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Discussion Starter · #1 ·
My 2007 is still on the original battery. It hasn't given my any problems and I usually hook my battery tender on it if I'm not riding. I'm thinking of replacing the battery soon, but curious as to when folks are changing out batteries. Also, any suggestions for a replacement? Thanks
 

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I changed out my original Yuasa after 7yrs. Never gave me any problems. It lasted longer than my Battery Tender. I bought another Yuasa.
 

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The stock Yuasa in my '03 lasted 8 years. Any brand that can do that, I will buy again.

If the battery was to fail during a ride, can the bike be bumped started in order to get home?
It depends on the way the battery fails. As Rock said, sudden battery failure to zero volts (unusual, but can happen), you will be stuck. More common though is gradual failure, where the battery will not be able to supply 60amps to the starter, but will be able to send 5amps to the ignition and fuel injection. In that case, yes, you can bump start. If you get into this trouble, put the headlights on high beam and remove the high beam fuse to conserve power. Once running, switch to low beam if you need lights.

If you plan on finding yourself in a bump start situation (and I highly recommend it so you can report to SVR how long your battery lasts :evil6:) it would be good to do some practice bumps. The SV will skid the tire in 1st gear; I have bump started in 2nd, and some folks recommend 3rd. Find a slight hill if you can, and give it your best shot on the first try because it sucks to try again after you are winded! ;D
 

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I think that a scenario where your battery suddenly fails while you are riding somewhere is quite unlikely. What's more likely is if the temperatures get colder in the fall it might not start one cold night/morning, or if for some reason the bike does not immediately start it might not have enough juice to keep cranking. You can test the battery capacity by discharging it off the bike through a headlight bulb while watching the voltage, whe it starts dropping sharply you disconnect the battery and multiply the amp flow ( bulb approx amperage) by the amount of hours it was discharging until depleted. Then compare the battery original amp hours with the actual, and I'd say if it is drastically less, it might need to be replaced. My battery had only 45% a year ago but it's still working fine in my bike.
 

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Discussion Starter · #9 ·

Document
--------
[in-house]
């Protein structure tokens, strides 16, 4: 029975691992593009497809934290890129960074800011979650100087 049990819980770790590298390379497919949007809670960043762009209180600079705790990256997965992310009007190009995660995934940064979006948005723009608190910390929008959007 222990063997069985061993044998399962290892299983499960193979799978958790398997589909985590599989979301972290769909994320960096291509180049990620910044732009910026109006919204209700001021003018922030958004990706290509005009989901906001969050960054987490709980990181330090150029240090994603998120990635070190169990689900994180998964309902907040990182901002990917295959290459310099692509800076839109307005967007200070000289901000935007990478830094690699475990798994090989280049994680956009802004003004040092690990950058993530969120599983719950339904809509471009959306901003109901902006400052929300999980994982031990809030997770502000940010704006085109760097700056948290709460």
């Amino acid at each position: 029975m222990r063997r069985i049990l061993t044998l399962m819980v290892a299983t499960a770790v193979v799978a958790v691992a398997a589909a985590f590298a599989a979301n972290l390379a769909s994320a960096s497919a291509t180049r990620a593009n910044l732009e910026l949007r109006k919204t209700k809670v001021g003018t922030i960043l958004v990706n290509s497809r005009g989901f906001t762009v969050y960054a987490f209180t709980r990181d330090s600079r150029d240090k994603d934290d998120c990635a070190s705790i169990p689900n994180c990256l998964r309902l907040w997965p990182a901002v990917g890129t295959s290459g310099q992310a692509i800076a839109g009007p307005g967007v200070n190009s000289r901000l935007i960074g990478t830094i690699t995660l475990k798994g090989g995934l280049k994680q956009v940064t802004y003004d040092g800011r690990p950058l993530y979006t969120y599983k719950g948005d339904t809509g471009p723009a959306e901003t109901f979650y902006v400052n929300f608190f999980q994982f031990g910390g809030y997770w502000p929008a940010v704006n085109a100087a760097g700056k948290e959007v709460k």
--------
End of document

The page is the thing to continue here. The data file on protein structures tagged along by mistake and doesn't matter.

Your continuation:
If you plan on finding yourself in a bump start situation (and I highly recommend it so you can report to SVR how long your battery lasts )
Humm....something seems fishy here...

If you plan on finding yourself in a bump start situation (and I highly recommend it so you can report to SVR how long your battery lasts ) it would be good to do some practice bumps. The SV will skid the tire in 1st gear; I have bump started in 2nd, and some folks recommend 3rd. Find a slight hill if you can, and give it your best shot on the first try because it sucks to try again after you are winded!
I can imagine; its hard enough to back out of the garage...quick story...years ago (well, a long long time ago) I was trying to start a flooded 90cc dirt bike. When it started it immediately went into an upright position, full throttle. Somehow I managed to get it back under control and get back on. I could just imagine what the SV would do...
 

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OEM battery still in my k3. Not broke yet.

Kind of temperate out here in WA though.
Not a lot of really extreme changes in climate.
 

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If you plan on finding yourself in a bump start situation (and I highly recommend it so you can report to SVR how long your battery lasts :evil6:)
I fried a stator and the bike died on me about 160 miles from the house. The wife's R1 and my ST2 use the same sixe battery, so as my bike drained the battery, the R1 (carb'ed) would recharge the drained battery. I pulled the headlight fuse from the bike to make the battery last longer, and I made it 155 miles before the bike started to cough and sputter, and we swapped batteries, again.

The original Yuasa is still in my wife's 2000 R1 with 56k miles on it. I've had el cheapo (Adventure) gel batteries last more than 8 years without an issue. As others have stated, every battery I've had go bad on me was gradual, as turning the bike over to start it got slower and slower, and FI bikes had real difficulties in starting - so then I pass it over to a carb'ed bike for a few more miles before finally trashing it.

I used to work for Yuasa-Exide making forklift, golf cart, and emergency backup batteries. We sold our batteries under at least four different names, and they were all made on the exact same assembly lines and of the exact same materials and processes. The only difference was how they rated in a drawdown test and then we slapped the logo of the brand based on the results......which would differ depending n which battery you started taking voltage readings within the circuit. I wouldn't doubt it if I wrote another battery response on this forum before that went into a lot more detail on the testing and rating of batteries during a drawdown test....I typically buy the cheapest battery I can find.
 
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